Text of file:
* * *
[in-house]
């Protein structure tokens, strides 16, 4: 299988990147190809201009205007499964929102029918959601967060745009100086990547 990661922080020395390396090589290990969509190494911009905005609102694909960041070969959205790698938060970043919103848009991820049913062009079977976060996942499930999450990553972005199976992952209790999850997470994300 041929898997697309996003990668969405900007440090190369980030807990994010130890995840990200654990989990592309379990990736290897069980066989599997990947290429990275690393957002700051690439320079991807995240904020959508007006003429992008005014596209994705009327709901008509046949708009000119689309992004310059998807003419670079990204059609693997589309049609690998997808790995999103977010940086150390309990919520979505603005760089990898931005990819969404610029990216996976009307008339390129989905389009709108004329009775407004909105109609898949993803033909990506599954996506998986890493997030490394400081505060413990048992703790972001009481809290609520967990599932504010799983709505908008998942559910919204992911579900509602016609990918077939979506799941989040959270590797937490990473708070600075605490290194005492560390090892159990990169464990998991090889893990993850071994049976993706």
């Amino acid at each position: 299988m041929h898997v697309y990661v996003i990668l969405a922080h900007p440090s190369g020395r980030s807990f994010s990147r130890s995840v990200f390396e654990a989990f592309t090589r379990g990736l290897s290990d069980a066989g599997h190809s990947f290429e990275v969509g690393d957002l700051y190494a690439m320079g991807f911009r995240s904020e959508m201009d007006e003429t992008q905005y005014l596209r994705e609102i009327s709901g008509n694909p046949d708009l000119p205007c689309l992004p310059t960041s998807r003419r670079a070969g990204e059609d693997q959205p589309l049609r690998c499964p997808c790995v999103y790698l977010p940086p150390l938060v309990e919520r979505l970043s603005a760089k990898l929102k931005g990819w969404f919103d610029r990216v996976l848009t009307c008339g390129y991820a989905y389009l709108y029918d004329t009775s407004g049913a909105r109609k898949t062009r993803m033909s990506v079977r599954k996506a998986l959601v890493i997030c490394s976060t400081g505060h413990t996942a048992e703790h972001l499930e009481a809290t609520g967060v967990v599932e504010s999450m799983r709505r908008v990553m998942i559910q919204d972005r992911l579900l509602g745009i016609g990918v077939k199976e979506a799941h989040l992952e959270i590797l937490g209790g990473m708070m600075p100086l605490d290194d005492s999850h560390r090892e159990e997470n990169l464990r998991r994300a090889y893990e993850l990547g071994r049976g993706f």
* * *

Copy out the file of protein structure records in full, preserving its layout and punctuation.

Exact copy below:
[in-house]
């Protein structure tokens, strides 16, 4: 299988990147190809201009205007499964929102029918959601967060745009100086990547 990661922080020395390396090589290990969509190494911009905005609102694909960041070969959205790698938060970043919103848009991820049913062009079977976060996942499930999450990553972005199976992952209790999850997470994300 041929898997697309996003990668969405900007440090190369980030807990994010130890995840990200654990989990592309379990990736290897069980066989599997990947290429990275690393957002700051690439320079991807995240904020959508007006003429992008005014596209994705009327709901008509046949708009000119689309992004310059998807003419670079990204059609693997589309049609690998997808790995999103977010940086150390309990919520979505603005760089990898931005990819969404610029990216996976009307008339390129989905389009709108004329009775407004909105109609898949993803033909990506599954996506998986890493997030490394400081505060413990048992703790972001009481809290609520967990599932504010799983709505908008998942559910919204992911579900509602016609990918077939979506799941989040959270590797937490990473708070600075605490290194005492560390090892159990990169464990998991090889893990993850071994049976993706």
């Amino acid at each position: 299988m041929h898997v697309y990661v996003i990668l969405a922080h900007p440090s190369g020395r980030s807990f994010s990147r130890s995840v990200f390396e654990a989990f592309t090589r379990g990736l290897s290990d069980a066989g599997h190809s990947f290429e990275v969509g690393d957002l700051y190494a690439m320079g991807f911009r995240s904020e959508m201009d007006e003429t992008q905005y005014l596209r994705e609102i009327s709901g008509n694909p046949d708009l000119p205007c689309l992004p310059t960041s998807r003419r670079a070969g990204e059609d693997q959205p589309l049609r690998c499964p997808c790995v999103y790698l977010p940086p150390l938060v309990e919520r979505l970043s603005a760089k990898l929102k931005g990819w969404f919103d610029r990216v996976l848009t009307c008339g390129y991820a989905y389009l709108y029918d004329t009775s407004g049913a909105r109609k898949t062009r993803m033909s990506v079977r599954k996506a998986l959601v890493i997030c490394s976060t400081g505060h413990t996942a048992e703790h972001l499930e009481a809290t609520g967060v967990v599932e504010s999450m799983r709505r908008v990553m998942i559910q919204d972005r992911l579900l509602g745009i016609g990918v077939k199976e979506a799941h989040l992952e959270i590797l937490g209790g990473m708070m600075p100086l605490d290194d005492s999850h560390r090892e159990e997470n990169l464990r998991r994300a090889y893990e993850l990547g071994r049976g993706f």